6.50 p.m.


I congratulate the noble Lord, Lord Ogmore. He has found an opportunity to make, I will not say a very original historical speech, but none the less one which I think it was just worth hearing. I find it difficult to believe that the noble Lord meant it seriously at all, but it is always terribly difficult to know when the Liberals mean anything seriously or what particular point they are on. I would only say to the noble Lord that we have been listening to a great amount of political talk of a jolly kind, and if the noble Lord seriously thinks that the liberties of this country depend on the maintenance of this particular clause, as opposed to the effective Governmental and Parliamentary control which exists through the annual authorisation to renew or not to renew the powers of the Army, I think he must have been missing quite a lot of the earlier discussion in relation to control over the Armed Forces.

This is a matter which has been considered in the past and there is here a conflict between two principles. The noble Lord, Lord Ogmore, based his attack on the Bill on this particular clause, largely I think on the grounds that future occupants of the Government Front Bench might not be of such a benign kind as the present ones. The noble Lord even suggested, or a noble Lord suggested, that we might, unlike Cromwell's soldiers, be unable to ride. I would remind the noble Lord that my noble friend was an officer in the "Blues", and I was once a serjeant in the most inefficient unit in the British Army, the Oxford University Cavalry Squadron, so let me rebut that part of the charge, and point out—


May I point out that I made no such charge. I said that dictators were now mechanised and that the position no longer applied.


I acquit the noble Lord of that charge. This is an important point. I find it very difficult to credit that the reason for discrimination against the Army—and the R.A.F. have to follow suit—is distrust going back to Cromwell an days. As a former member of the R.A.F., I think it a little hard that they should have inherited the same treatment. Nor could one possibly suggest that in this country the operation of court-martial procedures and military law is something which is controlled by the Government. The implication of the noble Lord is that one day a Government may come into power which would subvert and distort this form of justice. But, of course, they would be busy distorting other forms of justice, and I suggest, in view of the other principle, that we ought not to worry too much about the argument of the noble Lord, Lord Ogmore.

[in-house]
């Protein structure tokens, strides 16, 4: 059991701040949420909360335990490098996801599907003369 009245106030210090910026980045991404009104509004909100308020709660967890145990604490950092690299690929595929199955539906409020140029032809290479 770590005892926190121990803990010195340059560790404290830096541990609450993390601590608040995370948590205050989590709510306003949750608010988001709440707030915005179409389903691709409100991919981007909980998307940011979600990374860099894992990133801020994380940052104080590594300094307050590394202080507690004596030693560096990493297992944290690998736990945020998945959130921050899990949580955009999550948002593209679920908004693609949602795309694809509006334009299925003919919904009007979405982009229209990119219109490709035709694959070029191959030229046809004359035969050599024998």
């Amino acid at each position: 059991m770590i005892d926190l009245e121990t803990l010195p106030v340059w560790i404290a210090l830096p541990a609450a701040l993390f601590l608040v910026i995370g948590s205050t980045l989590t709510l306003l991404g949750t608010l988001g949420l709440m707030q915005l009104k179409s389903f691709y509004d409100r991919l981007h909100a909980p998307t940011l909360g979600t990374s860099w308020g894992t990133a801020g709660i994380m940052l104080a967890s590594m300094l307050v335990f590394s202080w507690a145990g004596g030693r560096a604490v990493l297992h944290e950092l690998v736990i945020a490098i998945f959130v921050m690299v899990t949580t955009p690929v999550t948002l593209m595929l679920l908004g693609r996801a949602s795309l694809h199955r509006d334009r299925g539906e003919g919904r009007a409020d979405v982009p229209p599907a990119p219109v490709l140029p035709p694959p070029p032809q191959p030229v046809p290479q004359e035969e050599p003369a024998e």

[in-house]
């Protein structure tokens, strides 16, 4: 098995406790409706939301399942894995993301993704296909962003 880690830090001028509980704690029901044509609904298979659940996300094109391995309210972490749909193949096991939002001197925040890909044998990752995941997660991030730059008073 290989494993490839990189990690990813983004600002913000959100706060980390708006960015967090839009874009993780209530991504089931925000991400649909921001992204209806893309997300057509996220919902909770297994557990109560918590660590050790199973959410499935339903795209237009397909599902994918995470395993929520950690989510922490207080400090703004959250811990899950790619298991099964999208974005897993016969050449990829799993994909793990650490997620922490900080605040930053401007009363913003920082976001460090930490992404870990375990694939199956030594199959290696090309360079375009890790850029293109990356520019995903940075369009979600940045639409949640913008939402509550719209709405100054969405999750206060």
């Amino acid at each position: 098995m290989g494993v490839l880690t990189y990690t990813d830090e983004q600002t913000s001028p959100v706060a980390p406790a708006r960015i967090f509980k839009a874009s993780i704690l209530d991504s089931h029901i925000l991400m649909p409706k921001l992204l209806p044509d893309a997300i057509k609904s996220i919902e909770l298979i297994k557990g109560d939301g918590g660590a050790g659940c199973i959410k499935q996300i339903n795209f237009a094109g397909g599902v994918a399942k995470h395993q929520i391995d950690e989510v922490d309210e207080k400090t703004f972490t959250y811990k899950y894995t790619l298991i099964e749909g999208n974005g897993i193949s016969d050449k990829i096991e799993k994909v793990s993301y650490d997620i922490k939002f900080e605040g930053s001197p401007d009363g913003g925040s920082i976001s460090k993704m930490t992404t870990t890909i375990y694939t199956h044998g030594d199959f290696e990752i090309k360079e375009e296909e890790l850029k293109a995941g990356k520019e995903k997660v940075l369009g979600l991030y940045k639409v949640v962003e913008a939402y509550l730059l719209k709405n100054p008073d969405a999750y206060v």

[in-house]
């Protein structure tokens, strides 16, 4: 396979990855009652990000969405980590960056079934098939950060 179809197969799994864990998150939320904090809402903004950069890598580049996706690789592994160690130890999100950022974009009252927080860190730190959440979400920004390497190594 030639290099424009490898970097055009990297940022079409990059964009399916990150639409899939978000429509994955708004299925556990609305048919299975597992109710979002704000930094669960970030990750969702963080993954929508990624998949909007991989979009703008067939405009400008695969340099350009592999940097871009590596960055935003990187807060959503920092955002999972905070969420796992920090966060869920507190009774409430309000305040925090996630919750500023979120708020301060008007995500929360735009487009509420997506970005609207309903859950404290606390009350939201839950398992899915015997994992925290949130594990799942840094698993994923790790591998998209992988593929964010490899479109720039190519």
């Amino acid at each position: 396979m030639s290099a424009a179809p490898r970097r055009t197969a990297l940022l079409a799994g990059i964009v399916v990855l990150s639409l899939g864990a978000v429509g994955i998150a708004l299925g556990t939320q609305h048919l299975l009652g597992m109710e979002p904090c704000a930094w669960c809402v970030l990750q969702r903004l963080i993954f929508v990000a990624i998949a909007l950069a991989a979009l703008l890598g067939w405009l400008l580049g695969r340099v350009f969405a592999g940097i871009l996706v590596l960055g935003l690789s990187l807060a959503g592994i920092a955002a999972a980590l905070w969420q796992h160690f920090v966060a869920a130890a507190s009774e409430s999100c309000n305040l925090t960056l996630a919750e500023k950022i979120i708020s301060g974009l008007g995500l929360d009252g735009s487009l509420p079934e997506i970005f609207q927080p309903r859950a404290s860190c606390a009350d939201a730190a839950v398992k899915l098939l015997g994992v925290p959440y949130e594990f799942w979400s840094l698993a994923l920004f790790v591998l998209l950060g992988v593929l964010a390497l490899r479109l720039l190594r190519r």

Perhaps I would have spoken more kindly if the noble Lord had not gone quite so widely; he even found it necessary to explain why he resigned from the Labour Party, about which, I may add, some of us have other views. I would have thanked him for raising an important point of principle, and I should like to deal with this.

It is a principle of Common Law that a person may not be put in jeopardy twice for the same offence, and the question of double jeopardy in relation to the Navy was exhaustively considered by the Select Committee on the Naval Discipline Act in 1957 and the outcome is set out in Section 129 of the Naval Discipline Act 1957, which provides that a civil court shall be debarred from trying a person for the same offence if he has been acquitted or convicted after a trial under that Act. I hope that your Lordships will agree that the reason for this discrimination against the Army and the Royal Air Force is no longer valid and that this difference in the treatment between the three Services should be ended and that the law governing them should be brought into line with the principle that no man should be tried twice for the same offence. Only if there were some really overriding reason of public interest would it seem right to me to continue the present situation, and it is clear that there are no such reasons; and I say this with absolute conviction within the view that I take of Parliament and politics in this country.